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26 August 2023

The town that was gambled away

Thurrock Council has been left effectively bankrupt after hundreds of millions of pounds were put into risky investments.

By Anoosh Chakelian

The Thameside Complex is a brutalist hunk of Seventies concrete, its oblong slabs pencil-smudged by five decades of pollution and rain. Unlovely in appearance but beloved by locals, some of whom call it the “mini Barbican”, it houses a theatre, library, museum and café in Grays town centre in the borough of Thurrock, Essex.

From the Christmas panto to DJ courses, dementia cinema to drag nights, Thameside is the cultural heart of this port town on the Thames estuary – forever overshadowed by the capital upstream. Here you’ll find six-year-olds reciting A Midsummer Night’s Dream at drama club, and world-class ballet performed by the Royal Opera House, which has an outpost in neighbouring Purfleet.

Or rather, you could until recently.

In 2021 Thurrock Council deemed Thameside “surplus to requirements”. When I visited, chairs sat empty among pots of busy lizzies on its sun-flecked terrace, once packed with baby groups and pensioner lunch clubs – the subsidised café here closed three years ago. Inside, a lift to the dress circle remains out of use, having malfunctioned last year. A broken cinema screen has yet to be fixed. The boiler needs servicing.

Last year the museum fell into darkness – its light bulbs had stopped being replaced. It’s still crammed with curiosities: Tudor roof slates “discovered by badgers”; General Gordon’s face carved into a clay tobacco pipe; overcoats worn by arrivals on the Empire Windrush, which docked at nearby Tilbury in 1948. But the collection is dwindling. Visitors have heard about the council cuts, and are dropping in to reclaim their loaned exhibits – family paintings and grandfathers’ medals.

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Holiday-dazed kids read quietly on a rug decorated with bees and ladybirds in the corner of the two-storey library: only one of two in the whole borough that opens full-time. Some residents without home internet access used its computers to sign the now 6,300-strong petition against Thameside’s closure.

“This is a place of accessible, realistically priced entertainment for everybody to enjoy,” said Sam Byrne of the Save Your Thameside campaign, which for two years has organised petitions, protests and alternative business plans. In her late fifties, the former events organiser “never thought at my age I’d become an activist, and I’m not a political person”. But she’s even planning a lock-in when Thameside shuts. (“There’s always a sleeping bag in the boot of my car!”)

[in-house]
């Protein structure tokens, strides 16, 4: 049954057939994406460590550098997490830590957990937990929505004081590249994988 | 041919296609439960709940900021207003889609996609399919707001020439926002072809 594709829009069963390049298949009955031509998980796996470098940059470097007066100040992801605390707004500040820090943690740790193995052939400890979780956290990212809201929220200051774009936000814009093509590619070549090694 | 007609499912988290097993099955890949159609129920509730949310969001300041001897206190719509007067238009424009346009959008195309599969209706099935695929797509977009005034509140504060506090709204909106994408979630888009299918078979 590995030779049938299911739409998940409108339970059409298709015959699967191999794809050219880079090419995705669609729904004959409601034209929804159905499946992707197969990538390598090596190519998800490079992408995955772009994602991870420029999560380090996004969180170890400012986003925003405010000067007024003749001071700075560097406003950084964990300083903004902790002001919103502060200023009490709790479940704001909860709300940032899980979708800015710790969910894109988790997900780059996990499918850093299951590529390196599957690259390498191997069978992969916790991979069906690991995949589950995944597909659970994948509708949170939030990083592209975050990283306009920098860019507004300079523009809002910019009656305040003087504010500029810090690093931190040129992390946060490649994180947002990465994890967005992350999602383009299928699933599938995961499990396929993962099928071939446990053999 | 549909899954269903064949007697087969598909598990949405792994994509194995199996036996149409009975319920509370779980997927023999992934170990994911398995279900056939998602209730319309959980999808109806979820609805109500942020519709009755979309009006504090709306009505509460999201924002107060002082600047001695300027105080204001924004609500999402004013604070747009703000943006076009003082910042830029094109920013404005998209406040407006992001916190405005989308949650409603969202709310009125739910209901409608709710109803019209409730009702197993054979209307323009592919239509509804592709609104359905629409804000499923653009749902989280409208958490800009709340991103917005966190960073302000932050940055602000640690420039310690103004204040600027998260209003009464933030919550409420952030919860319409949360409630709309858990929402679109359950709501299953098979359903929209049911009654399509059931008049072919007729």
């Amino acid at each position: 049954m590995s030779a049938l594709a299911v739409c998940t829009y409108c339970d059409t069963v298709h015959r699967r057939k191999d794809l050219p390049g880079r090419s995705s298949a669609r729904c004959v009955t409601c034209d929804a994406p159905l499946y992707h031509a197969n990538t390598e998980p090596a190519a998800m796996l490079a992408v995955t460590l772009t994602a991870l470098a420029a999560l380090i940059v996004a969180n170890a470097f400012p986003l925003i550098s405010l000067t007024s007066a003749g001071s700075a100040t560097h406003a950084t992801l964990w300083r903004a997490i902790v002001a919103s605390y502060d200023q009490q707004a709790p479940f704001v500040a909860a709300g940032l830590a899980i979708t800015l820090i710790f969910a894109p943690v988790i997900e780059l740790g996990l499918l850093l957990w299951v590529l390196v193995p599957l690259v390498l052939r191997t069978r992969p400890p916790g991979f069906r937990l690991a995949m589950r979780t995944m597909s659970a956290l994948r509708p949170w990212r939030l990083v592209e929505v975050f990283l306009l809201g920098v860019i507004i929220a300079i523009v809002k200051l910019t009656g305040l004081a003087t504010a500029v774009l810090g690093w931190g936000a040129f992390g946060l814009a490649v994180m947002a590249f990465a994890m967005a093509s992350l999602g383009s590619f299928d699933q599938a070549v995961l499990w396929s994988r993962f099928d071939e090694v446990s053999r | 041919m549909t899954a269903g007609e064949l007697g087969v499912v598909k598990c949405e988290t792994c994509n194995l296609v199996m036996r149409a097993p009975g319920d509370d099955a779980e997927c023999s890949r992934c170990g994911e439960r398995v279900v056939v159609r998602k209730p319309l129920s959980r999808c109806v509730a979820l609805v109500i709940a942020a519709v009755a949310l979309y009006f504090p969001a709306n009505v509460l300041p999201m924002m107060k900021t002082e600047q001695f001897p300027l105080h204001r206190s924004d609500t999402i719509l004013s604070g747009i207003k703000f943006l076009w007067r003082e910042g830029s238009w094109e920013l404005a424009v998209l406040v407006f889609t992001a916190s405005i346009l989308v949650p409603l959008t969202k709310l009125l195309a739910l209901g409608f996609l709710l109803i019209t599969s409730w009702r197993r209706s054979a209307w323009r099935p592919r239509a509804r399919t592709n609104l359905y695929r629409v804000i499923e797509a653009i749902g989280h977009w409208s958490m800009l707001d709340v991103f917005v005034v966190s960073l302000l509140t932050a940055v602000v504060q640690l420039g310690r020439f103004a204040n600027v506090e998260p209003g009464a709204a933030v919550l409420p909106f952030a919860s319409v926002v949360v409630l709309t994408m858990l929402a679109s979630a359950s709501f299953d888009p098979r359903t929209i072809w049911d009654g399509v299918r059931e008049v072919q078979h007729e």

We sat low in children’s plastic chairs on a vacant floor, clutching cups of PG Tips. Looking rather glamorous with large tortoiseshell sunglasses perched on her blonde bob, wearing a tastefully patterned blouse, Byrne declared in true thespian style that Thameside is “holy ground”.

“People here are honest, hard-working, and by a large percentage working class: they’re very proud of what they’ve got and want to hang on to it,” she said. “The council has let them down. They deserve better.”

Like many locally, she was furious at the loss of a place central to her and so many other families’ memories. Raised in the suburbs of west London, she and her husband leapfrogged the capital and headed east to Grays for an affordable mortgage in 1990. She took her two children to reading trails, young producer workshops and pantos at Thameside. Her 19-year-old daughter is now in musical theatre with an agent – first inspired by a ballet performance she saw here when in primary school.

“This is just a kid from Thurrock, somebody who’s been given an opportunity and it’s sparked something to grow,” she said. “During the war, people round here were treated as cannon fodder, then they were factory fodder, and now that’s what they think of our kids in future: ‘What do they need to know about arts and culture?’ ”

[See also: What does it mean when a council declares bankruptcy?]

Thurrock Council told the New Statesman that “no decision on the future of the Thameside Complex has been made”, but its most recent meeting recommended that “consultation be undertaken on the proposed relocation of the library and museum and on alternative options for the delivery of cultural activity” in the borough.

It is not only the cultural life of Thurrock that is collapsing. Even as Byrne and her neighbours deal with a 10 per cent hike in council tax, imposed earlier this year, the bins on their street are spilling over. Thurrock council effectively became bankrupt last December (local authorities don’t declare insolvency like a business, but use something called a “Section 114” notice to restrict all new spending beyond the barest essentials).